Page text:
Model of an alpha crystallin oligomer (PDB ID 2YGD) as reported in (2011) Proc.Natl.Acad.Sci.USA 108: 20491

Model of an alpha crystallin oligomer (PDB ID 2YGD) as reported in (2011) Proc.Natl.Acad.Sci.USA 108: 20491



We have devised a novel biophysical method to identify molecules that can interact with misfolded proteins and promote their native, functional shape. Our method leverages the idea that heat can be used to measure the stability of crystallin proteins. With this new method, we identified VP1-001: a molecule that effectively stabilizes the soluble native form of alpha-crystallin to reduce misfolding and aggregation, and consequently prevent and counteract lens disorders such as cataracts and presbyopia.

We plan to build on our promising preclinical results with VP1-001 and prepare for initial human clinical studies in patients with cataracts that are poorly addressed with conventional surgery. In parallel, we are developing new and improved molecules targeting crystallins and beginning to apply our platform screening technology to other (undisclosed) misfolded protein targets both inside and outside of ophthalmology.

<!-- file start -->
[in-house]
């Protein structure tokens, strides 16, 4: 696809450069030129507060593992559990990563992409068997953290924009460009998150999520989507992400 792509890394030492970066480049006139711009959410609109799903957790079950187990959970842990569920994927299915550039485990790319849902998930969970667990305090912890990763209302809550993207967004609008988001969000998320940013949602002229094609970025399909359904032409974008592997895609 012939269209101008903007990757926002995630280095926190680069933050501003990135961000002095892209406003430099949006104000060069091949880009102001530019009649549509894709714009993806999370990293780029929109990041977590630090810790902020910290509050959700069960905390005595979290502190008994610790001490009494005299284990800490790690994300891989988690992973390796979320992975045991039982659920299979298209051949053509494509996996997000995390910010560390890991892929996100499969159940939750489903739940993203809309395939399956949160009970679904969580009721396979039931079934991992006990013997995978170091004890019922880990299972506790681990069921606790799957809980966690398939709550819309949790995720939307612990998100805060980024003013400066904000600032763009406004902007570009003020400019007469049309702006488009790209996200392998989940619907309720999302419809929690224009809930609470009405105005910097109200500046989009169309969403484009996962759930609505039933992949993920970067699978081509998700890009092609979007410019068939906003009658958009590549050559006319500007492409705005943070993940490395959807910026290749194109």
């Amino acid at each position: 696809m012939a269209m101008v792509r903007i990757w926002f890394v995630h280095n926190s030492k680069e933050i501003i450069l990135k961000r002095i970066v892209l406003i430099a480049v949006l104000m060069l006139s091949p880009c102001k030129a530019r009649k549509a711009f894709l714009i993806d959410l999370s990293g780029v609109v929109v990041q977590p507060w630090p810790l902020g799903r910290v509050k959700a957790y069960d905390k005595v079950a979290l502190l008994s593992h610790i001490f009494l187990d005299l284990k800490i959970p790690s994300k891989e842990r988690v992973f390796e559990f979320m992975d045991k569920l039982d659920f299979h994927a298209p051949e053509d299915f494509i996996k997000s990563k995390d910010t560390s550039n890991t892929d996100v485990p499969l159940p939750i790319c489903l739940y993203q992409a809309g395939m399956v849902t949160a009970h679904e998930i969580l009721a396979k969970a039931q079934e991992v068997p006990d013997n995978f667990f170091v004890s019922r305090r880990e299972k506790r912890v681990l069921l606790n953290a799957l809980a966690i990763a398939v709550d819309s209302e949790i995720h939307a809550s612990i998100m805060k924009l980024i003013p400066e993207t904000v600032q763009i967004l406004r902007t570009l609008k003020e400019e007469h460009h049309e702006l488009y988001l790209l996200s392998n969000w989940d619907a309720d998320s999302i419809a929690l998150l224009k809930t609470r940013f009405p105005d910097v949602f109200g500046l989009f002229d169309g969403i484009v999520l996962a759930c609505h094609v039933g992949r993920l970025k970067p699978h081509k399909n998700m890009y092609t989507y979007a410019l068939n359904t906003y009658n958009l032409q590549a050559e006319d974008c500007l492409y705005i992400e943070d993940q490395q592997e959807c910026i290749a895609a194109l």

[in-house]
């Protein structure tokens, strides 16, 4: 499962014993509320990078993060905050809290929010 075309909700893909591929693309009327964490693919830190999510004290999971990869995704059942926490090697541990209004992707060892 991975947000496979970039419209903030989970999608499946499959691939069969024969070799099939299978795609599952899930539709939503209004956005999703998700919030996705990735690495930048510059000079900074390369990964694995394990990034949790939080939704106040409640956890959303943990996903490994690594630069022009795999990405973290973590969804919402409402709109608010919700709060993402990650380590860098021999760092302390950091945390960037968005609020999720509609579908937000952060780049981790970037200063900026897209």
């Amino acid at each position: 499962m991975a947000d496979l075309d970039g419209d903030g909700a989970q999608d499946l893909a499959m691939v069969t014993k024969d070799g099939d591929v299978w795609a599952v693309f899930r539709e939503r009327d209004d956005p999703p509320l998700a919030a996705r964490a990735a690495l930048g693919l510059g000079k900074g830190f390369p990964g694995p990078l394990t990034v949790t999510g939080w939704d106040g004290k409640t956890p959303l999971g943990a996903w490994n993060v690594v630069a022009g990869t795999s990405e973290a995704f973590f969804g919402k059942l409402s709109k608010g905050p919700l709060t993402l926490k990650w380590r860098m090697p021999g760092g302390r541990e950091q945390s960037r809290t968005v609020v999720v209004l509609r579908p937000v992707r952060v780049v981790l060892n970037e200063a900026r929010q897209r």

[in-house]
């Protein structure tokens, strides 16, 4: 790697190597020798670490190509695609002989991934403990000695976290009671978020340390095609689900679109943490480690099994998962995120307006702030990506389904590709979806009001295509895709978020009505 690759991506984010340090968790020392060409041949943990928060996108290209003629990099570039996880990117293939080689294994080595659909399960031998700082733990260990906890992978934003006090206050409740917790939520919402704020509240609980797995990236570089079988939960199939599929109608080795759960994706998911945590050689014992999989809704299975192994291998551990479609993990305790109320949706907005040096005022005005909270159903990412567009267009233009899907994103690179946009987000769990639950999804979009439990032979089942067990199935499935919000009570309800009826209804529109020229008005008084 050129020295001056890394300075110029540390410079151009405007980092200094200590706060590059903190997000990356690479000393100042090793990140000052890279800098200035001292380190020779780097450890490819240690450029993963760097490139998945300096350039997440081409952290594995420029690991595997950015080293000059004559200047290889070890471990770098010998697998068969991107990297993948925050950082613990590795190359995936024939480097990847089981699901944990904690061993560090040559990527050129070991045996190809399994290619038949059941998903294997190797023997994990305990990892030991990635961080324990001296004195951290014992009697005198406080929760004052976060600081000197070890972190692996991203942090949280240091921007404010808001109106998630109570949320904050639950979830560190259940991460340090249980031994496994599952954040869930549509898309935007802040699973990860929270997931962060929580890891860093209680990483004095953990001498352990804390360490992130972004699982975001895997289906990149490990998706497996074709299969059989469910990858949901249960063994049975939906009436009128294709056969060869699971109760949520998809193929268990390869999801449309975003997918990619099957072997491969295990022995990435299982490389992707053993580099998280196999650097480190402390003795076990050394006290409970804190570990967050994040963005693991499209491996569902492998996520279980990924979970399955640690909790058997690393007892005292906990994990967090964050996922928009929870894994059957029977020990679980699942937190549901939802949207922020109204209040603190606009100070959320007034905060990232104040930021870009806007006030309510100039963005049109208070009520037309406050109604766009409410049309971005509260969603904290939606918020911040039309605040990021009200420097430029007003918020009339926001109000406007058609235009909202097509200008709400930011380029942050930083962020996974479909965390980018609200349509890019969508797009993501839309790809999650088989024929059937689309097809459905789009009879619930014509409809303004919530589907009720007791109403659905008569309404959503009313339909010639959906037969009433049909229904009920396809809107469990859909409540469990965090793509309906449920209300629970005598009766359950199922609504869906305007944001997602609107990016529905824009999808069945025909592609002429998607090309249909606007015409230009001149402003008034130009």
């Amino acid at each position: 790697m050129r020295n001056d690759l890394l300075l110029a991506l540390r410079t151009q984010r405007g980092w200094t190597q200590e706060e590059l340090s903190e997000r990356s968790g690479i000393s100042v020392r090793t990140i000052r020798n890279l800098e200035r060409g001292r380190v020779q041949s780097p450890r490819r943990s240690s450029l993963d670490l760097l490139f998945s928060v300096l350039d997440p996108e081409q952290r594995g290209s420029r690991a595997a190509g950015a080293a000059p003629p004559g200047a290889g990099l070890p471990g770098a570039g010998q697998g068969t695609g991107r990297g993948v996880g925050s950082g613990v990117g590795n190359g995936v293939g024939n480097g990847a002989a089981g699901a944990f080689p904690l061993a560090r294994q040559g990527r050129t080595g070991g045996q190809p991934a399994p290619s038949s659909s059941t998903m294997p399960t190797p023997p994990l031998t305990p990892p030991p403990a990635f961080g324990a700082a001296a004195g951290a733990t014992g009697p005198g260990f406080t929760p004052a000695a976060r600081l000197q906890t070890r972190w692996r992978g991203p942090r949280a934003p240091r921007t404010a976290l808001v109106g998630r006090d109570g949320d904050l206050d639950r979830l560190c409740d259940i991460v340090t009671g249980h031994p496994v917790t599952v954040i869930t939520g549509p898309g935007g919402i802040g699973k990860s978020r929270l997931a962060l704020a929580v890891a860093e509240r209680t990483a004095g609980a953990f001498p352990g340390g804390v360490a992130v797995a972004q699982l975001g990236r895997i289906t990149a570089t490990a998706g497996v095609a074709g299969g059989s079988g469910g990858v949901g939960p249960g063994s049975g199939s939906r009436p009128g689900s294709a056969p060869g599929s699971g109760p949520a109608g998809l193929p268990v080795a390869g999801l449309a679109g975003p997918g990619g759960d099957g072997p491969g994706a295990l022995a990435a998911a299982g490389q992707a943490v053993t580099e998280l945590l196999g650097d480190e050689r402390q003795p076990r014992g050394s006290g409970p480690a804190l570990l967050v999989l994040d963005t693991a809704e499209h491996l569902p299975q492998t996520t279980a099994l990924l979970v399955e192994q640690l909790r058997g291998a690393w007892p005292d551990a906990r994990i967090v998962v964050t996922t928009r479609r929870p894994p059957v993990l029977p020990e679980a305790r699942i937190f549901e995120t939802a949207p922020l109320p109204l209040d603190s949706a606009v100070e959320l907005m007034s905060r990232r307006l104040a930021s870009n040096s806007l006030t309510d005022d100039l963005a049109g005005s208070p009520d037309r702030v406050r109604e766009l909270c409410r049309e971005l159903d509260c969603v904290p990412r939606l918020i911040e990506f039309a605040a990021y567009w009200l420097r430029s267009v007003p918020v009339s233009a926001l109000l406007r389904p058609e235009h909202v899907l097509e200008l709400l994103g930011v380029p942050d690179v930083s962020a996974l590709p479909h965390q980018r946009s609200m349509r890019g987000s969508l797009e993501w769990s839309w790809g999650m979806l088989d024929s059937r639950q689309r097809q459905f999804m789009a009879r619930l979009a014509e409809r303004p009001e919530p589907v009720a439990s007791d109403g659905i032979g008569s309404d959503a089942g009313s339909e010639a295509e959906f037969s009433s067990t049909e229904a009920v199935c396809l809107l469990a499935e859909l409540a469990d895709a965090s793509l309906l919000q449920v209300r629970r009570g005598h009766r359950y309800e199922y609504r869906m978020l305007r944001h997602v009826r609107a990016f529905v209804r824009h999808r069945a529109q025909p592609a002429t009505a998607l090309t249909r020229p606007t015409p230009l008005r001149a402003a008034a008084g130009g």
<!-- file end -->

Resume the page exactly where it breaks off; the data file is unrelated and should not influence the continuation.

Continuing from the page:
+ What are crystallins?

Crystallins (alpha-, beta-, and gamma-) are the fibrous proteins that form the majority of the structure of the eye’s natural lens. In their native, properly-folded state, crystallins grant the lens its transparency, refractive index, and flexibility. Crystallins are mostly expressed in the lens early in the eye’s development. Once these proteins are synthesized, they do not turn over – they are some of the longest-maintained proteins in the human body. Their long lifetime makes them vulnerable to the accumulation of accidental chemical modifications that can ultimately destabilize the proteins’ structure, compromise their function, and result in aggregation. When these proteins aggregate, they lose their orderly arrangement in the lens, leading to lens stiffening (presbyopia) and light scattering (lens opacity, or cataract).

+ What are alpha-crystallins?

Alpha-crystallins constitute 30 percent of the protein content of the lens. They are molecular chaperones that help maintain the solubility of beta- and gamma- crystallin, and therefore are a key target for preventing and reducing total crystallin aggregation in the lens.